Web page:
Local islanders benefit from Hubu’s new $9.5M ramp
─ ramp allows for heavy duty trucks and canters to come within proximity of boats to allow for an easier transfer of produce
─ “We are wholesale sellers and our market is not at Parika, but mostly Georgetown and with this stelling ramp here, we now have it cheaper and faster on our part to sell our stocks”- Nadine, a local islander
DPI, Guyana, Friday, October 12, 2018.
As farmers from the riverine communities journey to the various markets on the coast to sell their produce, an in-transit stop is usually made at the Hubu koker, East Bank Essequibo where the produce is transferred from the many boats into trucks and canters.
For decades, the dilapidated state of a makeshift ramp, built by a farmer, made the transfer of goods difficult.
Today, the provision of a bigger and sturdier ramp which was constructed by the Regional Administration, at the cost of approximately $9.5M, makes the journey much easier. The newly constructed ramp is made of strictly Greenheart wood and sits on 65ft wooden piles. The ramp allows for heavy duty trucks and canters to come within proximity of boats to allow for an easier transfer of produce.
Shon Budram, a plantain farmer from Eastern Hogg Island, supplies a tremendous amount of plantains to Georgetown. He said that the new ramp has brought him significant relief in terms of transferring his plantains from the boat to the truck. “Before time we had to walk up the shaky steps and a long distance to the front and it would sometime take us hours to discharge the boat but now the truck comes straight up to the ramp and it is from the boat into the truck. In less than half an hour, boat discharge and truck gone. The new ramp has saved me time and you know time is money and money is time,” said Budram.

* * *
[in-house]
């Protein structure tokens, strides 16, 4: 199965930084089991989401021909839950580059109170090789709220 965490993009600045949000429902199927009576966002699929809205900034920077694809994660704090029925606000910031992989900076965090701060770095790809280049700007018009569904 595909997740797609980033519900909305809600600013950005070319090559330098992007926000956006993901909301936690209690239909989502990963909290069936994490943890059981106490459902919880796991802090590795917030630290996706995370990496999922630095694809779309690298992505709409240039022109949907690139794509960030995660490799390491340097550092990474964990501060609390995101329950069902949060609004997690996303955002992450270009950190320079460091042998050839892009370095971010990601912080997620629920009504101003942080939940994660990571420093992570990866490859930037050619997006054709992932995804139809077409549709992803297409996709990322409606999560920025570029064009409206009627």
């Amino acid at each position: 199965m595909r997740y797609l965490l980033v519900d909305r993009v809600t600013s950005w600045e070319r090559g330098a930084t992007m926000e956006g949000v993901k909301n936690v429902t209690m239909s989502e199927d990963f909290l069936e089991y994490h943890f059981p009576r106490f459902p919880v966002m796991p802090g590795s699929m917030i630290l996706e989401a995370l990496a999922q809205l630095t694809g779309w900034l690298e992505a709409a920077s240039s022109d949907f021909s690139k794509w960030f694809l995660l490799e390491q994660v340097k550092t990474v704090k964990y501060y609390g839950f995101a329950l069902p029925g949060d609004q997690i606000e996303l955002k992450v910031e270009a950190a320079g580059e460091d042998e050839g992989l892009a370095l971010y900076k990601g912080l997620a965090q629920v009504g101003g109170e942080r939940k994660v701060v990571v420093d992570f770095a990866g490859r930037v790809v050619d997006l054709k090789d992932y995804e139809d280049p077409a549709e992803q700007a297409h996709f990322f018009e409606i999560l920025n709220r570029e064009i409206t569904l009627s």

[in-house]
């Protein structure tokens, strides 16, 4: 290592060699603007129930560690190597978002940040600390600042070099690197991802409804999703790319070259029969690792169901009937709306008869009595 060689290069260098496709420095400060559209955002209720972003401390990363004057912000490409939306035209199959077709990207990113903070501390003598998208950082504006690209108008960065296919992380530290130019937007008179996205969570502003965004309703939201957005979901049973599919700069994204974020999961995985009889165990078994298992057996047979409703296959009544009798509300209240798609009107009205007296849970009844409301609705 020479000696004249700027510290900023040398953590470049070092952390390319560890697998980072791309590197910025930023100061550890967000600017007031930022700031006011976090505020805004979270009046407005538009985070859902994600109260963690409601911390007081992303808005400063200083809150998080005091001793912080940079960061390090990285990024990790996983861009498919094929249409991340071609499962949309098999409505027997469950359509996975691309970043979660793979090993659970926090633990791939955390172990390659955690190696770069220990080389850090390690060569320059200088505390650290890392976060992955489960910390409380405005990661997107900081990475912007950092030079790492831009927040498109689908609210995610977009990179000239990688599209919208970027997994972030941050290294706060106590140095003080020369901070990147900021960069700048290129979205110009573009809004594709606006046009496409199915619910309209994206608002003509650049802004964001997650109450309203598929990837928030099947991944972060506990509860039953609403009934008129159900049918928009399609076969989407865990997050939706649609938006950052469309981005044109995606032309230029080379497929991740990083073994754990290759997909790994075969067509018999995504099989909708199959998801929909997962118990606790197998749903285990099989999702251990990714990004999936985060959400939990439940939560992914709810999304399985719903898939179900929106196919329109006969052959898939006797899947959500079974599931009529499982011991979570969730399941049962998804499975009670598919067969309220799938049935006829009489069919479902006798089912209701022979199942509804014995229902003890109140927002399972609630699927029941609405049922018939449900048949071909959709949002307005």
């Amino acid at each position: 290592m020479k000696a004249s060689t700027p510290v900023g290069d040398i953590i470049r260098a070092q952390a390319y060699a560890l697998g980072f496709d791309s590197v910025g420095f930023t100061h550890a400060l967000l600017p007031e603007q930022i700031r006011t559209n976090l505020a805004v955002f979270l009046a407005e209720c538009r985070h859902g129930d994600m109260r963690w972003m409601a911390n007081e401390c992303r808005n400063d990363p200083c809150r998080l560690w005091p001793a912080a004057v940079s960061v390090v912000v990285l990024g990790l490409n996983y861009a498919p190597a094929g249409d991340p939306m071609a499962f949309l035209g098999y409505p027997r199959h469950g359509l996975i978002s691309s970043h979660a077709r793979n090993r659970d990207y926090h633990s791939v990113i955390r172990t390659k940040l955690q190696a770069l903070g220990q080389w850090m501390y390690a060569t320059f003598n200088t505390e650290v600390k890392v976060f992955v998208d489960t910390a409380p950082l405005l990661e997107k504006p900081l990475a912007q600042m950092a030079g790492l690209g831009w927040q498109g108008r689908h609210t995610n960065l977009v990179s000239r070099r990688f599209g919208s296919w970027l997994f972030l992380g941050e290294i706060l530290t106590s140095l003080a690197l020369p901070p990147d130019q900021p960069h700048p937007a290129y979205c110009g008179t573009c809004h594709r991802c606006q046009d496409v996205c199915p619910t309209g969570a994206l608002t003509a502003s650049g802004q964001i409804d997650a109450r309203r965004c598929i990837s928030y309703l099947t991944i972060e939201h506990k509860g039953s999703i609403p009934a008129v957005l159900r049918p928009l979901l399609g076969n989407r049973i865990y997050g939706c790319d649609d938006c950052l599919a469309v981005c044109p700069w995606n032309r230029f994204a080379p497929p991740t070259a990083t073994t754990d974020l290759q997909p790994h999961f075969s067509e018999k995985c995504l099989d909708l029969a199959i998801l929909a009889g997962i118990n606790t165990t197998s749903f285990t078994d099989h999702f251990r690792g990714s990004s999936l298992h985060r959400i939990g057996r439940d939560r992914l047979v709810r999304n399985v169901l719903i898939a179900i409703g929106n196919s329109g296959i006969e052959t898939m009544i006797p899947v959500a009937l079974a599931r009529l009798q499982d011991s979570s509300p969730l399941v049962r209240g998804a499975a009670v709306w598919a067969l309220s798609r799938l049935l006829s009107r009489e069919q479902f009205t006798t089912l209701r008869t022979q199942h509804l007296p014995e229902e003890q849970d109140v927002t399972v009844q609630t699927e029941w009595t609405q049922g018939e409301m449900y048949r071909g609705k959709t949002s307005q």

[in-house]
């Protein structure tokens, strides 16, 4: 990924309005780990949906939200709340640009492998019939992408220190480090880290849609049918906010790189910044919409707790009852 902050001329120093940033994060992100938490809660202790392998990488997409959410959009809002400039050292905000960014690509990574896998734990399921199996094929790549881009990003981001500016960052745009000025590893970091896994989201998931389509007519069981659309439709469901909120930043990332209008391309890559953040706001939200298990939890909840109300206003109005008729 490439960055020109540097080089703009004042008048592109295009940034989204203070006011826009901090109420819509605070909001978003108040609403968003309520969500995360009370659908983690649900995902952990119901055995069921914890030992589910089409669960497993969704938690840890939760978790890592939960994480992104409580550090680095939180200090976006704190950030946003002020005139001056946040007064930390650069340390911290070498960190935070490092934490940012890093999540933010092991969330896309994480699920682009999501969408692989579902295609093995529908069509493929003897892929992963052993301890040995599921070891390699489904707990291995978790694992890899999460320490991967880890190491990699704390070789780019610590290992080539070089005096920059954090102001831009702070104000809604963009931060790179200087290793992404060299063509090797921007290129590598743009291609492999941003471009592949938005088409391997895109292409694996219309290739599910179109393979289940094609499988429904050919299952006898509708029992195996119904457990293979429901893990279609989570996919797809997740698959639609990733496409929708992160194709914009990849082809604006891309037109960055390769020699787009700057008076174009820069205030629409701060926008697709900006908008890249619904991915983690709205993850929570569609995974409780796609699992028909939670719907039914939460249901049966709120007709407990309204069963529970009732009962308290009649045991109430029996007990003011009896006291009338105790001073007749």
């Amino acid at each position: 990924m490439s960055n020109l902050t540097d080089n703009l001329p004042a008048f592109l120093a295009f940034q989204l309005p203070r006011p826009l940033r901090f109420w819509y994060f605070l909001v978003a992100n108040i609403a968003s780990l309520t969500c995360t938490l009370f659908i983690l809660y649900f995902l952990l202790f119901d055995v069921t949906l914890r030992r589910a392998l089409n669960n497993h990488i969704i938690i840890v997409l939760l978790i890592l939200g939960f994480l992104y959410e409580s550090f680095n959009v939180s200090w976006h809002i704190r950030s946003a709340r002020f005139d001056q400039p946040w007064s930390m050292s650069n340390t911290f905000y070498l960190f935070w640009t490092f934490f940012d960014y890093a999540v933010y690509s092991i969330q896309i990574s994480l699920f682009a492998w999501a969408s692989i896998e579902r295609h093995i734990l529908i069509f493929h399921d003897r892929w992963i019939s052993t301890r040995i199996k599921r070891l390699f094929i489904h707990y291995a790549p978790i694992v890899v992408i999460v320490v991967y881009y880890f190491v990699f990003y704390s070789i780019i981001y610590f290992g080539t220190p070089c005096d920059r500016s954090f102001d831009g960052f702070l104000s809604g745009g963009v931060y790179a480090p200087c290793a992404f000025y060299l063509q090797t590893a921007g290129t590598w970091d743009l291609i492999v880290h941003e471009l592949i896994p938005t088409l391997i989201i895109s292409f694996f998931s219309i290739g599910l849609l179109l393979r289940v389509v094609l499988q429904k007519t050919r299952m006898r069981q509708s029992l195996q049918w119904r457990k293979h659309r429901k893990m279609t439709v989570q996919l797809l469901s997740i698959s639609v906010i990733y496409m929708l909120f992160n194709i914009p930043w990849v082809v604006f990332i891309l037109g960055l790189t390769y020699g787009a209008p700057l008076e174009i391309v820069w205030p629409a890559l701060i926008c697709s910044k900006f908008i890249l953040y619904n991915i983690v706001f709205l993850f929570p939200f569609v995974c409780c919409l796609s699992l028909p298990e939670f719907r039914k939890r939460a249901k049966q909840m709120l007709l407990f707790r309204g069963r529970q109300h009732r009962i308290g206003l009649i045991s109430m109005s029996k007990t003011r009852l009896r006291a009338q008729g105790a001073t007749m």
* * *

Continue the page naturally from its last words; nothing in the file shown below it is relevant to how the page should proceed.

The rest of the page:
Pocho Lall, who brings water coconuts from Fort Island, said “it is so much easier now that I get the chance to sell at more locations than before. At first, because of the amount of time spent here offloading and unloading, I would normally only get to sell at one market and then hurry back to catch the boat, but now I have time to stop at other locations and not be forced to sell out my coconuts cheap.”
Nadine Shirtan, who comes from Lower Bonasika, echoed similar sentiments adding that because of this newly constructed ramp the area has seen a greater flow of traffic both in terms of people and vehicle. She opined that travelling by boat with a heavy load to Parika is far way costlier. Hence, the in-transit point allows for the use of the second mode of transportation which is also less troublesome for farmers since the Parika stelling is often time overcrowded with passengers using the speedboats and big boats.
“We are wholesale sellers and our market is not at Parika, but mostly Georgetown and with this stelling ramp here we now have it cheaper and faster on our part to sell our stocks,” Nadine explained.
Story and Images: Ganesh Mahipaul.